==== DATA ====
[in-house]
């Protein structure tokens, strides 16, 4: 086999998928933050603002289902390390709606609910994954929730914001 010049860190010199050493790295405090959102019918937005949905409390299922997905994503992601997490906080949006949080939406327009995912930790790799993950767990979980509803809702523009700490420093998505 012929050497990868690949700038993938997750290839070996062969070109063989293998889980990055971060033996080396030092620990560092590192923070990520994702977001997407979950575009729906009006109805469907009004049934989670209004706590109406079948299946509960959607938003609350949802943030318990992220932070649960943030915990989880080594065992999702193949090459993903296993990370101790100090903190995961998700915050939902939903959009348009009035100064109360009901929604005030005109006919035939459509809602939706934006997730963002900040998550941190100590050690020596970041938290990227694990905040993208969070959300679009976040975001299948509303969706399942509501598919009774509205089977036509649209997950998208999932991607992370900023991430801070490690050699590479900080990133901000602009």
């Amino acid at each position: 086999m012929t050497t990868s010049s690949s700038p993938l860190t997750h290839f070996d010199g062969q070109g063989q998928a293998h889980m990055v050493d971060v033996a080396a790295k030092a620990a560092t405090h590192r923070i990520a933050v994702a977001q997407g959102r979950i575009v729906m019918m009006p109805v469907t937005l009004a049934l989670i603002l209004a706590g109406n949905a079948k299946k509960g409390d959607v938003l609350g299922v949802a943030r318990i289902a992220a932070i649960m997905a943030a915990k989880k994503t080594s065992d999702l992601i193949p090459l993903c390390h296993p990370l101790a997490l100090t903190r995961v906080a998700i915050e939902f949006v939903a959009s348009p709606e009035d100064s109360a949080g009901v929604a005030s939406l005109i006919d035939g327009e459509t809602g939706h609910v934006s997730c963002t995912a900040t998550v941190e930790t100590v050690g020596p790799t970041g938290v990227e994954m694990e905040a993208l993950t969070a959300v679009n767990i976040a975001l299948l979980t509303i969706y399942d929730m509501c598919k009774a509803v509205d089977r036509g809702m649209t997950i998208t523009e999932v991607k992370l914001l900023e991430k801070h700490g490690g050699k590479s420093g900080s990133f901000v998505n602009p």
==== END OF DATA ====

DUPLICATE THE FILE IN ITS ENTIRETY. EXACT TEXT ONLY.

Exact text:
[in-house]
């Protein structure tokens, strides 16, 4: 086999998928933050603002289902390390709606609910994954929730914001 010049860190010199050493790295405090959102019918937005949905409390299922997905994503992601997490906080949006949080939406327009995912930790790799993950767990979980509803809702523009700490420093998505 012929050497990868690949700038993938997750290839070996062969070109063989293998889980990055971060033996080396030092620990560092590192923070990520994702977001997407979950575009729906009006109805469907009004049934989670209004706590109406079948299946509960959607938003609350949802943030318990992220932070649960943030915990989880080594065992999702193949090459993903296993990370101790100090903190995961998700915050939902939903959009348009009035100064109360009901929604005030005109006919035939459509809602939706934006997730963002900040998550941190100590050690020596970041938290990227694990905040993208969070959300679009976040975001299948509303969706399942509501598919009774509205089977036509649209997950998208999932991607992370900023991430801070490690050699590479900080990133901000602009």
């Amino acid at each position: 086999m012929t050497t990868s010049s690949s700038p993938l860190t997750h290839f070996d010199g062969q070109g063989q998928a293998h889980m990055v050493d971060v033996a080396a790295k030092a620990a560092t405090h590192r923070i990520a933050v994702a977001q997407g959102r979950i575009v729906m019918m009006p109805v469907t937005l009004a049934l989670i603002l209004a706590g109406n949905a079948k299946k509960g409390d959607v938003l609350g299922v949802a943030r318990i289902a992220a932070i649960m997905a943030a915990k989880k994503t080594s065992d999702l992601i193949p090459l993903c390390h296993p990370l101790a997490l100090t903190r995961v906080a998700i915050e939902f949006v939903a959009s348009p709606e009035d100064s109360a949080g009901v929604a005030s939406l005109i006919d035939g327009e459509t809602g939706h609910v934006s997730c963002t995912a900040t998550v941190e930790t100590v050690g020596p790799t970041g938290v990227e994954m694990e905040a993208l993950t969070a959300v679009n767990i976040a975001l299948l979980t509303i969706y399942d929730m509501c598919k009774a509803v509205d089977r036509g809702m649209t997950i998208t523009e999932v991607k992370l914001l900023e991430k801070h700490g490690g050699k590479s420093g900080s990133f901000v998505n602009p």